However, these types of tests are usually not enough to identify a food allergy definitively. So a provocation test is also often carried out: with this, the sufferers eat the suspicious food under medical observation.

How can food allergies be treated?

With a food allergy, the main thing is to avoid the trigger food. In the short term, severe symptoms can also be treated with drugs. As a rule, drugs are not used on an ongoing basis with food allergies.

The most severe form of allergic reaction is called anaphylaxis. With this, the entire body reacts and at least two organs are affected simultaneously – for example the skin and the airways or the gastrointestinal tract and the cardiovascular system. Should this type of anaphylactic reaction occur, a special emergency kit is used. Severe symptoms can be treated with the drugs in the kit. They also help prevent any deterioration.

It is also possible to save information about severe allergies in the emergency data record on the electronic medical data card.

For more detailed information, for example on how a food allergy is treated, go to

What else should I know?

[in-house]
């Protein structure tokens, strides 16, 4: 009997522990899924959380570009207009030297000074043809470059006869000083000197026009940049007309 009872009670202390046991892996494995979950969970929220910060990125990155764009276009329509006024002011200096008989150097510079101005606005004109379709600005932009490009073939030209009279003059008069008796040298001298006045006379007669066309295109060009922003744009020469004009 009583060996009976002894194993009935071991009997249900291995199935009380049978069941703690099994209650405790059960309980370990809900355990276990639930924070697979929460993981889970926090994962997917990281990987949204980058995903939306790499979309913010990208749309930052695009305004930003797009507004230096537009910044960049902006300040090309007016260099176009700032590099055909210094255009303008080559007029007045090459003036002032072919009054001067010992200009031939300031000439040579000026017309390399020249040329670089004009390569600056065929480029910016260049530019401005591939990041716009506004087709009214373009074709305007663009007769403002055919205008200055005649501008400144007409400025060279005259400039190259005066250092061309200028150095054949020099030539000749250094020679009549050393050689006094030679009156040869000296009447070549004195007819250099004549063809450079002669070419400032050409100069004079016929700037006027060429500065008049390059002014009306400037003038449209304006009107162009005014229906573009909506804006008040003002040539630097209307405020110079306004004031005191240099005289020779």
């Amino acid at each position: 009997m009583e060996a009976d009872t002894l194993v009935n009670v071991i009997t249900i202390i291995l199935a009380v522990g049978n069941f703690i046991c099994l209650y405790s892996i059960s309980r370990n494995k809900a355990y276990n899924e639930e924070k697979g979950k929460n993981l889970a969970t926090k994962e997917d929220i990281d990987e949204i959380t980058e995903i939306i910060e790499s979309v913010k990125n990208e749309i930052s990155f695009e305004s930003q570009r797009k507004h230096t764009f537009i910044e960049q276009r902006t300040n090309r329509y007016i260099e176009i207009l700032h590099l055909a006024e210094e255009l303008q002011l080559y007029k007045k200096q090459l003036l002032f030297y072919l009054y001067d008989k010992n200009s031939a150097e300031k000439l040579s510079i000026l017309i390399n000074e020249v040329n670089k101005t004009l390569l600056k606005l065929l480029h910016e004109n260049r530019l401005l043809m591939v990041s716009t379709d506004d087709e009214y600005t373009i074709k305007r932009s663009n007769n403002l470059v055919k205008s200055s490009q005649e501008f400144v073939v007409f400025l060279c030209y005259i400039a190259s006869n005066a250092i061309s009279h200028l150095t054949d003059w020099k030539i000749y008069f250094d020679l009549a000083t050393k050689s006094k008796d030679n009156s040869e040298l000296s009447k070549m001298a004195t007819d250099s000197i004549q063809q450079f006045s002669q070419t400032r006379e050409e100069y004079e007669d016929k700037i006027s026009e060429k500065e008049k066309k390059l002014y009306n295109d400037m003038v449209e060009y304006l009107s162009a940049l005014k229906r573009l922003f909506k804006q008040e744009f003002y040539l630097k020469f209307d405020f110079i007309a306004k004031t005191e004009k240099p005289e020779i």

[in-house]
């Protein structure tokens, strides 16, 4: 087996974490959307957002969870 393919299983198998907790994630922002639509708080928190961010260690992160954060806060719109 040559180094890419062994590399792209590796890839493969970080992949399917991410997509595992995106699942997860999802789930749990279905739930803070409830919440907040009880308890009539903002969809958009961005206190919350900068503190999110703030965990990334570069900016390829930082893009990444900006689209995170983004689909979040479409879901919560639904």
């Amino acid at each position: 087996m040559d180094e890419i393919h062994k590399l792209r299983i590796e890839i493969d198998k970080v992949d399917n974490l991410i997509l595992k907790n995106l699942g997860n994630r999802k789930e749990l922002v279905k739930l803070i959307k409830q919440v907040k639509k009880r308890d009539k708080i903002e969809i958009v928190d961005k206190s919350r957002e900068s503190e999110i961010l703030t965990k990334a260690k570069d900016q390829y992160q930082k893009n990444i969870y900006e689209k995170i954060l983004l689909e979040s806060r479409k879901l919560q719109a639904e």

There is more information on food allergies at (in German).

  • Biedermann T, Heppt W, Renz H, Röcken M (Ed). Allergologie. Berlin2016. Aufgerufen am 01.06.2020.
  • de Silva D, Geromi M, Panesar SS, Muraro A, Werfel T, Hoffmann-Sommergruber K et al. Acute and long-term management of food allergy: systematic review. Allergy 2014; 69(2): 159-167. Aufgerufen am 01.06.2020.
  • Kurowski K, Boxer RW. Food allergies: detection and management. Am Fam Physician 2008; 77(12): 1678-1686. Aufgerufen am 01.06.2020.
  • Worm, M., Reese, I., Ballmer-Weber, B. et al. Leitlinie zum Management IgE-vermittelter Nahrungsmittelallergien. Allergo J 24, 38–77 (2015).

In cooperation with the Institute for Quality and Efficiency in Health Care (Institut für Qualität und Wirtschaftlichkeit im Gesundheitswesen – IQWiG).